By far and away a better choice at any price, for almost any application. Choose the correct rod, play around with it on some scrap stock to get the setting just right and weld away.
.


Link Posted: 4/23/2011 7:41:42 PM EDT



Quoted:


As a noob, heed this advice.  DO NOT WELD GALVANIZED METAL WITHOUT A RESPIRATOR AND GOOD VENTILATION!


Fume fever is a bitch.  



 
Link Posted: 4/23/2011 7:43:50 PM EDT
The one you posted is a decent entry-level welder.  I have one; I taught myself to weld with it.  It's okay for welding an exhaust system, but nothing heavier.  If you try to put together a brush guard, you will be disappointed.
Link Posted: 4/23/2011 7:49:56 PM EDT
Preciate' it guys. Thanks
Link Posted: 4/23/2011 7:53:54 PM EDT
Welding isn't easy.  I took a summer class for fun while I was in college and making proper welds doesn't happen over night.  All  I wanted to do was to make a BBQ grill out of a keg and man did I fuck that up.
Link Posted: 4/23/2011 7:54:27 PM EDT
Ive got one, it works fine for what I do. If you don't plan on making your living off of the thing, it's perfect.
Link Posted: 4/23/2011 7:56:33 PM EDT
Quoted:
Welding isn't easy.  I took a summer class for fun while I was in college and making proper welds doesn't happen over night.  All  I wanted to do was to make a BBQ grill out of a keg and man did I fuck that up.




Link Posted: 4/23/2011 8:03:06 PM EDT



Quoted:





Quoted:


Quoted:


Quoted:

It won't penetrate well enough to make a decent brush guard. Look for one of these on craigslist.



http://www.interschola.com/template/itemimages/10000s/10582/lincoln010.jpg






+1

Dime a dozen





Posted Via AR15.Com Mobile




Two questions, what is special about that particular model? Like I said, total noob



and what is a decent price/what is too high


Used?  Under $200.  What is great?  225 amperes.  Decent duty cycle.  The HF 120 amp model has a 3 on, 20 off or something like that.  Meaning you can get at most, 3 minutes of welding with a 20 minute cool down.  Otherwise, the unit will shut down or catch fire/self destruct.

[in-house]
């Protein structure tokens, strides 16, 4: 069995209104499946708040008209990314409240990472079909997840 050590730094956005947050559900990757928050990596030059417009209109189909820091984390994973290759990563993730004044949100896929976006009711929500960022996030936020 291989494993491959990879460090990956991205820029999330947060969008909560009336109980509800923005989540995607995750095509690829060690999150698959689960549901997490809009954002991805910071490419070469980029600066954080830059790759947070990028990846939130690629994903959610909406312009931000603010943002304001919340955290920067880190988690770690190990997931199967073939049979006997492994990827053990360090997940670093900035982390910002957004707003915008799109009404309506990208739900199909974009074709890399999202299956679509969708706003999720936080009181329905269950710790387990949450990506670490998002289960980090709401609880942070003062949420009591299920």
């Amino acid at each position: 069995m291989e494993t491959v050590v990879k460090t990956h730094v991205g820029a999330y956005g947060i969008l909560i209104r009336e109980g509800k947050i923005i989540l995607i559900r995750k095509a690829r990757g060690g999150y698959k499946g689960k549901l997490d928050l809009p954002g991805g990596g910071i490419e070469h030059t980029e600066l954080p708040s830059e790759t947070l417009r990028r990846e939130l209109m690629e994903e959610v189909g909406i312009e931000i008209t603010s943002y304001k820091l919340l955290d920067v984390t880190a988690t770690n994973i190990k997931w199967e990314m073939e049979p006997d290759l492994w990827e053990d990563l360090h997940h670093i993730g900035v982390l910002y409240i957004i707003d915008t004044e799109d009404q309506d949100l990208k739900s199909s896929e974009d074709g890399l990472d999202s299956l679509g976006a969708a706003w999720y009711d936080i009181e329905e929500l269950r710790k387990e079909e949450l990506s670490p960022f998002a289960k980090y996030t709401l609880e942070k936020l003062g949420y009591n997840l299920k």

most important bit of info.  do not ignore.



 
Link Posted: 4/23/2011 8:26:18 PM EDT
Quoted:
Quoted:
Quoted:
It won't penetrate well enough to make a decent brush guard. Look for one of these on craigslist.

http://www.interschola.com/template/itemimages/10000s/10582/lincoln010.jpg



+1
Dime a dozen


Posted Via AR15.Com Mobile


Two questions, what is special about that particular model? Like I said, total noob

and what is a decent price/what is too high


Millions of them were sold and the model hardly changed over time, so they can be found cheap. They've been abused and neglected on farms for decades and still work. This is a testament to their durability. They can accomplish real work, so it's not like you're going to outgrow it's usefulness as soon as you learn to lay a bead. It's the welder that many many people started out on. It can handle a wide variety of materials and thicknesses by changing the rod and dialing it up or down.

A used Lincoln AC buzz box is, in general, The Answer when someone wants to try welding or fabbing metal. If you find one that has DC capability as well, that's worth paying extra for. In a DC arc the current stays in the same direction the entire time, so the magnetic fields stay in the same direction. This makes it easier to strike and maintain an arc, and throws less spatter. To be affordable they're usually half-wave rectified, so you're power limited in DC mode. This means that if you want to weld heavy stuff and need deeper penetration you would have to revert to AC mode.

Depending on condition I've seen them as low as $80 with a box of rod included. It doesn't matter if the housing is all beat to fuck. If it burns rod it's as good as new.

The only thing you really need to look over besides having them burn a rod for you is to inspect all of the cables closely for checking and cracking. The arc emits a lot of UV, and these types of welders are usually not well taken care of, so the cables are suspect. If the cable insulation is cracked up, then keep looking.

The UV I was speaking of will give you an arc-burn. It's like sun burn. You can't have exposed skin when doing anything more than a few tack welds. You don't want to look at the arcs without protection either.

You're going to need a right-angle grinder to smooth out all the mess you make and find out all the places that your weld didn't penetrate.